One of the glaring errors behaviorism made (Oh, was there more than one? Oh yes), was to ignore, even deny, autogenic activity in their assertion that, if mind did exist (doubtful to many of these lost souls), it was due to conditioning as we interacted with the environment, as sort of extreme tabula rasa ala John Locke. Our brains show a lot of spontaneous activity. A neuron, even a sensory or perceptual one, is firing even as it ‘waits’ for an outside stimulus to arrive. Neurons in other parts are even more active as they maintain muscle tone, process memories, formulate intents, dream, imagine beauty, etc. and hallucinate. Neuronal responses to stimulation are overlays on their ongoing activity.   The connectome is complicated, self-generated and self-maintaining, as it manifests our mental experience.

Sure, dreams and hallucinations often reflect our experiences but some definitely do not.   And anyway we combine the elements according to our own impulses,  More importantly, our finding beauty and constructing beautiful things must come from within us, i.e., we generate it autogenically; beauty is not really out there but in here. In my current reading in Joseph’s Neuroscience text I am finding out that most dreams and hallucinations, at least the more complex ones, depend upon temporal lobe functioning. Indeed, Joseph says that much of what we call conscious experience and our memories thereof depend upon temporal lobe functions (of course in conjunction with other lobes and remember the claustrum from an earlier post). So many things happen in the temporal lobe that are important to our humanity, even perhaps, as Julian Jaynes postulated, the voices of our gods.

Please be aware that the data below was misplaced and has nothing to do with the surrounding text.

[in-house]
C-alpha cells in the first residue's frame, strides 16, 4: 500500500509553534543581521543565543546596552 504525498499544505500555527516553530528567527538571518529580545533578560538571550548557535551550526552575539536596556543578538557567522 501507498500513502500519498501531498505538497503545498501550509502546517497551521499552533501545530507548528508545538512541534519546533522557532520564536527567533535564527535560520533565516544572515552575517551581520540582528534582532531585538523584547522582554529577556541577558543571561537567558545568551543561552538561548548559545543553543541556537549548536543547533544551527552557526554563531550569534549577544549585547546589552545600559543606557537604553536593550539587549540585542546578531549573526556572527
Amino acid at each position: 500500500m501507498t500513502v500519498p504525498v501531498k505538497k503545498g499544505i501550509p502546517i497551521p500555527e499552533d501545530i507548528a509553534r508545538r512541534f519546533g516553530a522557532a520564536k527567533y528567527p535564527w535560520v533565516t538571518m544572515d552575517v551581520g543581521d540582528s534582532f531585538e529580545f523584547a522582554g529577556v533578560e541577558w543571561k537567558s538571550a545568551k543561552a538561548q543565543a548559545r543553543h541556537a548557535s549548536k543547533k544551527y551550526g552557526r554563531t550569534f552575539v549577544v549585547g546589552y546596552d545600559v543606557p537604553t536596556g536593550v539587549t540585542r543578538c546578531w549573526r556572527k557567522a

temporal lobe is green

temporal lobe is green

In looking at Joseph’s citations I noticed an article by John Lilly, a name often in the news long ago but not so much now. He was famous back in the day for consorting with dolphins & beat poets and for doing research with the sensory deprivation tank, a tank with warm salt water in a diffusely lighted and mostly soundless room in which you could sit or float with a minimum of sensory stimulation. He first experimented on himself, believing that was the ethical thing to do, and then had other subjects. The relevant point here is that with such extremely reduced stimulation, people hallucinate. Our minds have to do something even if there is nothing sensorily to do.


Expert meditation practitioners can block perception, sort of a sensory deprivation controlled from the inside (by the MEMBRAIN) rather than from control of the outside. To do this they focus on an image or on their breathing and let the mind’s flow go unimpeded or through other methods. Daniel Goleman in his book, Destructive Emotions, reports early research by Richard Davidson into meditation and EEGs. He (Davidson) found that good meditators quickly show typical EEGs which are slower and without the bumps and jumps instigated by ongoing objective experience. At the highest level of meditation practice, the person in deep meditation did not respond to a simulated gunshot from just behind him or her. Most people’s EEGs spiked with the startle reflex but the experts’ hardly bumped up at all. When asked they said that the gunshot was like a bird flying across their field of vision.